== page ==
Larry's Short Stories

Sidelocks, Boxlocks & Droplocks

These two early L.C. Smith shotguns, made in the 1880’s, are good examples of the hammer-type and hammerless sidelocks. Note that the hammer and the firing pin are inside the  action on the lower gun, and there is a sliding safety on the tang.
These two early L.C. Smith shotguns, made in the 1880’s, are good examples of the hammer-type and hammerless sidelocks. Note that the hammer and the firing pin are inside the action on the lower gun, and there is a sliding safety on the tang.

One of the characteristics of my personality is that I want to know how things work. Well, not everything — how a washing machine or a dishwasher works is of little interest. But guns, well they’re my passion. I want to know how the trigger works, the automatic ejectors work – and on and on.
It’s amazing to study the design of break-open shotguns from their beginnings about 1860 until the design was pretty much complete in 1910 or so; hard to imagine that it took 50 years to develop the break-open shotgun.
A gun is made up from a lock, a stock, and a barrel. Certainly the lock is one of the most important and interesting parts; after all, it fires the gun. As muzzleloaders began giving way to break-open cartridge guns in the 1860’s, the hammers stayed on the outside of the locks and made contact with the firing pins – also on the outside of the frame. The development of that era was focused on the hinging, locking and opening of the barrels.
In 1875, the English firm of Anson and Deeley developed the “Boxlock” design, in which the hammers, sears and firing pins were concealed inside the frame (box). At about the same

This is a classic Parker VHE. Paker's hammer guns were all sidelocks, but their hammerless guns were only offered in boxlock design, like this one.
This is a classic Parker VHE. Paker's hammer guns were all sidelocks, but their hammerless guns were only offered in boxlock design, like this one.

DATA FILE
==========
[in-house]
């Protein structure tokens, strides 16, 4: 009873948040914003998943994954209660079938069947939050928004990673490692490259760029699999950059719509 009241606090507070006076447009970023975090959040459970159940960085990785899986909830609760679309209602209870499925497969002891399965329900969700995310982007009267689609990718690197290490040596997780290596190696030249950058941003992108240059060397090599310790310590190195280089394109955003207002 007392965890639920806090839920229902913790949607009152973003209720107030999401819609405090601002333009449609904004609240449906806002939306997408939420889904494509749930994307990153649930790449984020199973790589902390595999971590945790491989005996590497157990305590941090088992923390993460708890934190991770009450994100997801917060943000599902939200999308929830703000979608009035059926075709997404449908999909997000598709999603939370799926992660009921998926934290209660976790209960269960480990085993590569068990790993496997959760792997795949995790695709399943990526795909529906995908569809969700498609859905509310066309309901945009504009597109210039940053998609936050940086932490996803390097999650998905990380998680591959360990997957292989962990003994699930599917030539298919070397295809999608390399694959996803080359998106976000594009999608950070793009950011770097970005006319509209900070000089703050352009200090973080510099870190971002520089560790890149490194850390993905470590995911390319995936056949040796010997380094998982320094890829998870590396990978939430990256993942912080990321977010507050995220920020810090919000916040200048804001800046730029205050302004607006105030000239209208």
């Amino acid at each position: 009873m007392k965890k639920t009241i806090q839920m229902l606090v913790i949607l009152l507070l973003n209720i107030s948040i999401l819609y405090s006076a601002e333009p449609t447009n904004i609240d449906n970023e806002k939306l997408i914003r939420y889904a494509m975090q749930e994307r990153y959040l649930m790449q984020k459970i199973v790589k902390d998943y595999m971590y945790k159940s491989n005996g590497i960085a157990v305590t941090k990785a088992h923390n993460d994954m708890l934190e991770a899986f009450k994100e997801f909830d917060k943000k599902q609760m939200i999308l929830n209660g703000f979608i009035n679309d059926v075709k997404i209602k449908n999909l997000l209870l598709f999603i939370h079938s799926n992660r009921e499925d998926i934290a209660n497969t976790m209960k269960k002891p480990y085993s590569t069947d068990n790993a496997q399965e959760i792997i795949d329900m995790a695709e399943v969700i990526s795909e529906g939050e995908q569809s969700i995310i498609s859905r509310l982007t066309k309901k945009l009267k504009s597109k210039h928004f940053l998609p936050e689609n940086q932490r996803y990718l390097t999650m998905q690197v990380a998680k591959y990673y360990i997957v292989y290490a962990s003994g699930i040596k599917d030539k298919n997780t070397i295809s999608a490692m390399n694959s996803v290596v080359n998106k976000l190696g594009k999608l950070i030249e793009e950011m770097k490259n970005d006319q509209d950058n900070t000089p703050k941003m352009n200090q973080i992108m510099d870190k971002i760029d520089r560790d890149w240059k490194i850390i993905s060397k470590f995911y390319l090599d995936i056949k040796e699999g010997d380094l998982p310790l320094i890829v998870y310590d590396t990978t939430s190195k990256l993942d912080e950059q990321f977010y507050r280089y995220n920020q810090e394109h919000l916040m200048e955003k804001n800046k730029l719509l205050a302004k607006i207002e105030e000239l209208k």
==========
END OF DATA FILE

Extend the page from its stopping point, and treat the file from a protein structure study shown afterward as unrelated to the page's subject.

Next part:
time, gun companies began putting the hammers on the inside of the locks and the firing pins on the inside of the frame – we call these sidelocks, to differentiate them from boxlocks. The hammers were cocked automatically when the action was opened, and now safeties were required to help prevent accidental discharges.
Boxlock guns are a bit less expensive to build and were thought to be somewhat inferior to the sidelocks, so “best guns” have always been of the sidelock design; though not all sidelocks are “best guns.” L.C. Smith chose to move the hammers inside (in 1886), and continued to make sidelock guns – with hammers on the outside or inside – Customers' choice. Parker began offering a hammerless boxlock action in 1888 – while still offering outside hammer sidelock guns.
Competition between the English gun companies was always very keen, so Westley Richards introduced the detachable Droplocks in 1897 – perhaps just to be different. The droplock is simply a stand-a-lone hammer and sear, that drops in and out of the bottom of the boxlock action – for cleaning or repair. Sidelocks, Boxlocks and Droplocks; a bit of firearms trivia that only a serious gun guy like me would give much thought to.

This Westley Richards “Ovundu” model features droplocks.  The right lock has been “dropped out” and you can see the hammer, sear and mainspring. The left lock is only partially removed.  The only parts left inside the action are the firing pins and the trigger.
This Westley Richards “Ovundu” model features droplocks. The right lock has been “dropped out” and you can see the hammer, sear and mainspring. The left lock is only partially removed. The only parts left inside the action are the firing pins and the trigger.
Larry's Short Stories